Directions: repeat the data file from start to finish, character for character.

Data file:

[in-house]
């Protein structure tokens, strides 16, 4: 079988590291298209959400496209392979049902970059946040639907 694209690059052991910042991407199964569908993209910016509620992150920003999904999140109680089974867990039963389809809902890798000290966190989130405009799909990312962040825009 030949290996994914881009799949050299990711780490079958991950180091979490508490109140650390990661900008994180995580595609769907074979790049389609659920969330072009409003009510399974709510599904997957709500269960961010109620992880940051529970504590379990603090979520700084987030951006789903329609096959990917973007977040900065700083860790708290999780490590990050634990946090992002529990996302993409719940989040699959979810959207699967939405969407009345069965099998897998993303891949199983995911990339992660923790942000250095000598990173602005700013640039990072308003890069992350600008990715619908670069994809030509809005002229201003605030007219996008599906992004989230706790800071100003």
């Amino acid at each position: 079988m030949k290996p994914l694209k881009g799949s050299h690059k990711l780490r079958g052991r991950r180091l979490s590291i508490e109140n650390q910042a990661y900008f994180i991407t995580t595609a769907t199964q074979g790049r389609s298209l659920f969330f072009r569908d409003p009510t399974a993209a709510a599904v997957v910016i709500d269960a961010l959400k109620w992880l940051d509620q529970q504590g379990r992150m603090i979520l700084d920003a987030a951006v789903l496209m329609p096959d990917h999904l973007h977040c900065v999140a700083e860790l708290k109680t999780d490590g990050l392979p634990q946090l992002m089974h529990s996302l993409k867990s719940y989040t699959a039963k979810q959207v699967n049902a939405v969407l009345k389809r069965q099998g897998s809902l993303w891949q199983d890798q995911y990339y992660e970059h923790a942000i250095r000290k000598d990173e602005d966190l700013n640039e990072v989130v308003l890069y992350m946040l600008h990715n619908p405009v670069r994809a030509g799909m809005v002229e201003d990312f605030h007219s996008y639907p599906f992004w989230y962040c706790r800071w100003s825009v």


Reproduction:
[in-house]
């Protein structure tokens, strides 16, 4: 079988590291298209959400496209392979049902970059946040639907 694209690059052991910042991407199964569908993209910016509620992150920003999904999140109680089974867990039963389809809902890798000290966190989130405009799909990312962040825009 030949290996994914881009799949050299990711780490079958991950180091979490508490109140650390990661900008994180995580595609769907074979790049389609659920969330072009409003009510399974709510599904997957709500269960961010109620992880940051529970504590379990603090979520700084987030951006789903329609096959990917973007977040900065700083860790708290999780490590990050634990946090992002529990996302993409719940989040699959979810959207699967939405969407009345069965099998897998993303891949199983995911990339992660923790942000250095000598990173602005700013640039990072308003890069992350600008990715619908670069994809030509809005002229201003605030007219996008599906992004989230706790800071100003």
């Amino acid at each position: 079988m030949k290996p994914l694209k881009g799949s050299h690059k990711l780490r079958g052991r991950r180091l979490s590291i508490e109140n650390q910042a990661y900008f994180i991407t995580t595609a769907t199964q074979g790049r389609s298209l659920f969330f072009r569908d409003p009510t399974a993209a709510a599904v997957v910016i709500d269960a961010l959400k109620w992880l940051d509620q529970q504590g379990r992150m603090i979520l700084d920003a987030a951006v789903l496209m329609p096959d990917h999904l973007h977040c900065v999140a700083e860790l708290k109680t999780d490590g990050l392979p634990q946090l992002m089974h529990s996302l993409k867990s719940y989040t699959a039963k979810q959207v699967n049902a939405v969407l009345k389809r069965q099998g897998s809902l993303w891949q199983d890798q995911y990339y992660e970059h923790a942000i250095r000290k000598d990173e602005d966190l700013n640039e990072v989130v308003l890069y992350m946040l600008h990715n619908p405009v670069r994809a030509g799909m809005v002229e201003d990312f605030h007219s996008y639907p599906f992004w989230y962040c706790r800071w100003s825009v």